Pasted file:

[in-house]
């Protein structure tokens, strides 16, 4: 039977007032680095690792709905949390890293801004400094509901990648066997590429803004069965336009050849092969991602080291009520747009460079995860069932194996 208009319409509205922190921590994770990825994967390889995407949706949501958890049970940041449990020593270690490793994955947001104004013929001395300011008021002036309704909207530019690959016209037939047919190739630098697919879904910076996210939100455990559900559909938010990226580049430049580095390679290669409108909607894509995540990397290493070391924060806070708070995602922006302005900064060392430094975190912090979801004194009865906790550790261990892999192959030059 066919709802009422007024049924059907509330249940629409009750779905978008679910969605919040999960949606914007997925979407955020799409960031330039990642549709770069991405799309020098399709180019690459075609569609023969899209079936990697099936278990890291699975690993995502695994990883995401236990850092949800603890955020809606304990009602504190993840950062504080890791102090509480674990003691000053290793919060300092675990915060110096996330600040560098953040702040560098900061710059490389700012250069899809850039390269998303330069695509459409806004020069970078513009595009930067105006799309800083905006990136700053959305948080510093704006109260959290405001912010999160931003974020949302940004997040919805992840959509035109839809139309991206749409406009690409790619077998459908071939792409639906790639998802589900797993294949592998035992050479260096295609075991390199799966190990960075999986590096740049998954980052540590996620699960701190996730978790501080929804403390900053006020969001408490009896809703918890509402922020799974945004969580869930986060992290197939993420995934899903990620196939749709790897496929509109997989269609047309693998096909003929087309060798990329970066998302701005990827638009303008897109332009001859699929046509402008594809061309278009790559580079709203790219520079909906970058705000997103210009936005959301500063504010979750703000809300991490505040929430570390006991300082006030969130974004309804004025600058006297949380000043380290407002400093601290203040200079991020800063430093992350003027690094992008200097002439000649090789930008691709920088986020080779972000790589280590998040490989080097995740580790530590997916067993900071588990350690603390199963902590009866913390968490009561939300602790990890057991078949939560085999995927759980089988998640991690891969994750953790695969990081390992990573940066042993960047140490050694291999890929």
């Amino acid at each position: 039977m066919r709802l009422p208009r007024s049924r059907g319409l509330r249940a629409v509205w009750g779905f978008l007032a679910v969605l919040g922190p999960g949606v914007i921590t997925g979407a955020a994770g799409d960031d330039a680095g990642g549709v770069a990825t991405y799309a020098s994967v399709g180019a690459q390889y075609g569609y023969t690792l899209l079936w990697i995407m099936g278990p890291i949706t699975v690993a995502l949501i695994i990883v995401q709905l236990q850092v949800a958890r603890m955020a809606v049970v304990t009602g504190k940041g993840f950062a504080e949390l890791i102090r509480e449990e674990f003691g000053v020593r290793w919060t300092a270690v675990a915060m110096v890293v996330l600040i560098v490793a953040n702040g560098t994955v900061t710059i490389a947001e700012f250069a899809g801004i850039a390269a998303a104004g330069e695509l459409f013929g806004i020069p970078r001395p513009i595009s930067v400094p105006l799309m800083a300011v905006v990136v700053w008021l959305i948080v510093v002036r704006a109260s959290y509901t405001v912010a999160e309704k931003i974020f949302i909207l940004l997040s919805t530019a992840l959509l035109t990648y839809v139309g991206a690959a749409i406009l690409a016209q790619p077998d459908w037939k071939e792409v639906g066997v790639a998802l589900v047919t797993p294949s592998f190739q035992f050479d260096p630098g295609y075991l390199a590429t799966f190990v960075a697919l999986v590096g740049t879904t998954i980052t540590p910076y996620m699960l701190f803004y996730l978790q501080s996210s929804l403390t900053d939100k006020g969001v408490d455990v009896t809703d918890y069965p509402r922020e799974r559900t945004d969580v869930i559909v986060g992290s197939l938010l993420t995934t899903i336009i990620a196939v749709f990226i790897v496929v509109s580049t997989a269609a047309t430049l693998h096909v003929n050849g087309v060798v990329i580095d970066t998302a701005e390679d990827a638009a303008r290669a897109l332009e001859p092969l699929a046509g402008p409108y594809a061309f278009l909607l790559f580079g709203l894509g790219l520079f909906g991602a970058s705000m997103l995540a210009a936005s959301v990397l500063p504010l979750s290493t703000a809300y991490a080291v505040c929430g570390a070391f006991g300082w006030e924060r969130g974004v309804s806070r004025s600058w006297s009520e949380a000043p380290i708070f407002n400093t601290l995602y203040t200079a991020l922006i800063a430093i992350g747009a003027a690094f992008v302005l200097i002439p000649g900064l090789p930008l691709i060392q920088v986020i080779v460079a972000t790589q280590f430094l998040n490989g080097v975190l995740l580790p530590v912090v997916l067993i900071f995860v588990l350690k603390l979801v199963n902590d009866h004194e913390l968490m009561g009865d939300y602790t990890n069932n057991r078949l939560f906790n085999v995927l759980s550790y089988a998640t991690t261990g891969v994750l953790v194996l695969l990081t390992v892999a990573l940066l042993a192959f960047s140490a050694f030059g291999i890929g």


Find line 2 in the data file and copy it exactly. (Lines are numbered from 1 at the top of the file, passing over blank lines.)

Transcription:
């Protein structure tokens, strides 16, 4: 039977007032680095690792709905949390890293801004400094509901990648066997590429803004069965336009050849092969991602080291009520747009460079995860069932194996 208009319409509205922190921590994770990825994967390889995407949706949501958890049970940041449990020593270690490793994955947001104004013929001395300011008021002036309704909207530019690959016209037939047919190739630098697919879904910076996210939100455990559900559909938010990226580049430049580095390679290669409108909607894509995540990397290493070391924060806070708070995602922006302005900064060392430094975190912090979801004194009865906790550790261990892999192959030059 066919709802009422007024049924059907509330249940629409009750779905978008679910969605919040999960949606914007997925979407955020799409960031330039990642549709770069991405799309020098399709180019690459075609569609023969899209079936990697099936278990890291699975690993995502695994990883995401236990850092949800603890955020809606304990009602504190993840950062504080890791102090509480674990003691000053290793919060300092675990915060110096996330600040560098953040702040560098900061710059490389700012250069899809850039390269998303330069695509459409806004020069970078513009595009930067105006799309800083905006990136700053959305948080510093704006109260959290405001912010999160931003974020949302940004997040919805992840959509035109839809139309991206749409406009690409790619077998459908071939792409639906790639998802589900797993294949592998035992050479260096295609075991390199799966190990960075999986590096740049998954980052540590996620699960701190996730978790501080929804403390900053006020969001408490009896809703918890509402922020799974945004969580869930986060992290197939993420995934899903990620196939749709790897496929509109997989269609047309693998096909003929087309060798990329970066998302701005990827638009303008897109332009001859699929046509402008594809061309278009790559580079709203790219520079909906970058705000997103210009936005959301500063504010979750703000809300991490505040929430570390006991300082006030969130974004309804004025600058006297949380000043380290407002400093601290203040200079991020800063430093992350003027690094992008200097002439000649090789930008691709920088986020080779972000790589280590998040490989080097995740580790530590997916067993900071588990350690603390199963902590009866913390968490009561939300602790990890057991078949939560085999995927759980089988998640991690891969994750953790695969990081390992990573940066042993960047140490050694291999890929």